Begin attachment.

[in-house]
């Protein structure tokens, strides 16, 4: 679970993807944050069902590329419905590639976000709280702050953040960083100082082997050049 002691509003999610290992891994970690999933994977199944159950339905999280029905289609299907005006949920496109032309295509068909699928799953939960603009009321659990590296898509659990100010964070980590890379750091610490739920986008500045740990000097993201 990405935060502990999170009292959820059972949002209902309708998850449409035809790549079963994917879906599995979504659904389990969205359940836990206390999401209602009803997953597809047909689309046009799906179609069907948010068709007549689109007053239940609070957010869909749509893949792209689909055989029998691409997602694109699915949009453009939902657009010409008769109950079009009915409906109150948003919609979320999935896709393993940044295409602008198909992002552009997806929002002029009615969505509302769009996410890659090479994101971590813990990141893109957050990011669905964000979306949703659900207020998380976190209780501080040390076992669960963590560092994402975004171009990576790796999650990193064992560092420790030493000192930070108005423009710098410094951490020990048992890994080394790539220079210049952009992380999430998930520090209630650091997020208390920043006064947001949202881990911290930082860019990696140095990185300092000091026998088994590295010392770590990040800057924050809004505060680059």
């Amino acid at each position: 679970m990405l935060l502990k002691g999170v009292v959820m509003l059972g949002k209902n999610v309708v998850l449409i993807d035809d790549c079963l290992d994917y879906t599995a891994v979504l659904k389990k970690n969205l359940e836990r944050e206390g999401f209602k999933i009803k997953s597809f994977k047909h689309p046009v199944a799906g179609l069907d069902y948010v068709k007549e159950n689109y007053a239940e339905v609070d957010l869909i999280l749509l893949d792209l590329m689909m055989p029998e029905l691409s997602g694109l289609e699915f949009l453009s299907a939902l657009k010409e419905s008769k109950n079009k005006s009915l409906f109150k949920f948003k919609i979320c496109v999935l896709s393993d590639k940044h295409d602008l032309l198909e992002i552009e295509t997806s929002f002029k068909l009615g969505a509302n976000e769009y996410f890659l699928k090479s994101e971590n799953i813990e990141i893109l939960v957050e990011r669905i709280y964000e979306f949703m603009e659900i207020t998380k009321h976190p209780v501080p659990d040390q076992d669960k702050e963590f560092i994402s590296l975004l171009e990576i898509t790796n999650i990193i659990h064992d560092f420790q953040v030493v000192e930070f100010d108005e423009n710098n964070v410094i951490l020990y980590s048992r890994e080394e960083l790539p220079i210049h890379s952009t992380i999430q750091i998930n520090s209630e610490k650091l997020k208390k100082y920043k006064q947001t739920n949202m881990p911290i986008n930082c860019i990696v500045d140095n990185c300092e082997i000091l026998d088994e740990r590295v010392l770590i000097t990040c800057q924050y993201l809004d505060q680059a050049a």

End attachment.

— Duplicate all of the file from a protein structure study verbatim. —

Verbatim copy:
[in-house]
């Protein structure tokens, strides 16, 4: 679970993807944050069902590329419905590639976000709280702050953040960083100082082997050049 002691509003999610290992891994970690999933994977199944159950339905999280029905289609299907005006949920496109032309295509068909699928799953939960603009009321659990590296898509659990100010964070980590890379750091610490739920986008500045740990000097993201 990405935060502990999170009292959820059972949002209902309708998850449409035809790549079963994917879906599995979504659904389990969205359940836990206390999401209602009803997953597809047909689309046009799906179609069907948010068709007549689109007053239940609070957010869909749509893949792209689909055989029998691409997602694109699915949009453009939902657009010409008769109950079009009915409906109150948003919609979320999935896709393993940044295409602008198909992002552009997806929002002029009615969505509302769009996410890659090479994101971590813990990141893109957050990011669905964000979306949703659900207020998380976190209780501080040390076992669960963590560092994402975004171009990576790796999650990193064992560092420790030493000192930070108005423009710098410094951490020990048992890994080394790539220079210049952009992380999430998930520090209630650091997020208390920043006064947001949202881990911290930082860019990696140095990185300092000091026998088994590295010392770590990040800057924050809004505060680059």
């Amino acid at each position: 679970m990405l935060l502990k002691g999170v009292v959820m509003l059972g949002k209902n999610v309708v998850l449409i993807d035809d790549c079963l290992d994917y879906t599995a891994v979504l659904k389990k970690n969205l359940e836990r944050e206390g999401f209602k999933i009803k997953s597809f994977k047909h689309p046009v199944a799906g179609l069907d069902y948010v068709k007549e159950n689109y007053a239940e339905v609070d957010l869909i999280l749509l893949d792209l590329m689909m055989p029998e029905l691409s997602g694109l289609e699915f949009l453009s299907a939902l657009k010409e419905s008769k109950n079009k005006s009915l409906f109150k949920f948003k919609i979320c496109v999935l896709s393993d590639k940044h295409d602008l032309l198909e992002i552009e295509t997806s929002f002029k068909l009615g969505a509302n976000e769009y996410f890659l699928k090479s994101e971590n799953i813990e990141i893109l939960v957050e990011r669905i709280y964000e979306f949703m603009e659900i207020t998380k009321h976190p209780v501080p659990d040390q076992d669960k702050e963590f560092i994402s590296l975004l171009e990576i898509t790796n999650i990193i659990h064992d560092f420790q953040v030493v000192e930070f100010d108005e423009n710098n964070v410094i951490l020990y980590s048992r890994e080394e960083l790539p220079i210049h890379s952009t992380i999430q750091i998930n520090s209630e610490k650091l997020k208390k100082y920043k006064q947001t739920n949202m881990p911290i986008n930082c860019i990696v500045d140095n990185c300092e082997i000091l026998d088994e740990r590295v010392l770590i000097t990040c800057q924050y993201l809004d505060q680059a050049a």